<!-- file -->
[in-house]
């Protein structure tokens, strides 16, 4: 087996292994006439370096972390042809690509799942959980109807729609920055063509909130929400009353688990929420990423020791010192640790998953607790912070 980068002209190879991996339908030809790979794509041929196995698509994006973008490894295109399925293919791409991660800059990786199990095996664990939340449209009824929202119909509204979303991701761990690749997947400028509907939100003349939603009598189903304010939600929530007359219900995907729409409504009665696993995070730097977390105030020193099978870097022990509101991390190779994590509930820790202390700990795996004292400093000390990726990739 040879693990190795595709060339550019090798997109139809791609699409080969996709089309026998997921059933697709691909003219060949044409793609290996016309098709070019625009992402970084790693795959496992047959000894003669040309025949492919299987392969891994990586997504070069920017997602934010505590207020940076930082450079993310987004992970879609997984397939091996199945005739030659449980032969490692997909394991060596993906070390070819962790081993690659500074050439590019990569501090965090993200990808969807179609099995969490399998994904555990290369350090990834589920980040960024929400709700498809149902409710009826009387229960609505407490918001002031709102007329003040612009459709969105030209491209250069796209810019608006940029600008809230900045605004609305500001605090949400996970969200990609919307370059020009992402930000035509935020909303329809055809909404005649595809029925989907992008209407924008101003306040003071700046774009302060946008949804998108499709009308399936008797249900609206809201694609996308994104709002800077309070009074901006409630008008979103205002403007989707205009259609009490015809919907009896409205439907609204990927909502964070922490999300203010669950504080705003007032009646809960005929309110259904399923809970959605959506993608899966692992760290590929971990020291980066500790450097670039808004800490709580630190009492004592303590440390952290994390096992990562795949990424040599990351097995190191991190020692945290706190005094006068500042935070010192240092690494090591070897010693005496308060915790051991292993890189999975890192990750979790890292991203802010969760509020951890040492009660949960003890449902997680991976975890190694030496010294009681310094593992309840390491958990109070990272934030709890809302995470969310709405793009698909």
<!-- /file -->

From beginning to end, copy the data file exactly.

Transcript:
[in-house]
């Protein structure tokens, strides 16, 4: 087996292994006439370096972390042809690509799942959980109807729609920055063509909130929400009353688990929420990423020791010192640790998953607790912070 980068002209190879991996339908030809790979794509041929196995698509994006973008490894295109399925293919791409991660800059990786199990095996664990939340449209009824929202119909509204979303991701761990690749997947400028509907939100003349939603009598189903304010939600929530007359219900995907729409409504009665696993995070730097977390105030020193099978870097022990509101991390190779994590509930820790202390700990795996004292400093000390990726990739 040879693990190795595709060339550019090798997109139809791609699409080969996709089309026998997921059933697709691909003219060949044409793609290996016309098709070019625009992402970084790693795959496992047959000894003669040309025949492919299987392969891994990586997504070069920017997602934010505590207020940076930082450079993310987004992970879609997984397939091996199945005739030659449980032969490692997909394991060596993906070390070819962790081993690659500074050439590019990569501090965090993200990808969807179609099995969490399998994904555990290369350090990834589920980040960024929400709700498809149902409710009826009387229960609505407490918001002031709102007329003040612009459709969105030209491209250069796209810019608006940029600008809230900045605004609305500001605090949400996970969200990609919307370059020009992402930000035509935020909303329809055809909404005649595809029925989907992008209407924008101003306040003071700046774009302060946008949804998108499709009308399936008797249900609206809201694609996308994104709002800077309070009074901006409630008008979103205002403007989707205009259609009490015809919907009896409205439907609204990927909502964070922490999300203010669950504080705003007032009646809960005929309110259904399923809970959605959506993608899966692992760290590929971990020291980066500790450097670039808004800490709580630190009492004592303590440390952290994390096992990562795949990424040599990351097995190191991190020692945290706190005094006068500042935070010192240092690494090591070897010693005496308060915790051991292993890189999975890192990750979790890292991203802010969760509020951890040492009660949960003890449902997680991976975890190694030496010294009681310094593992309840390491958990109070990272934030709890809302995470969310709405793009698909």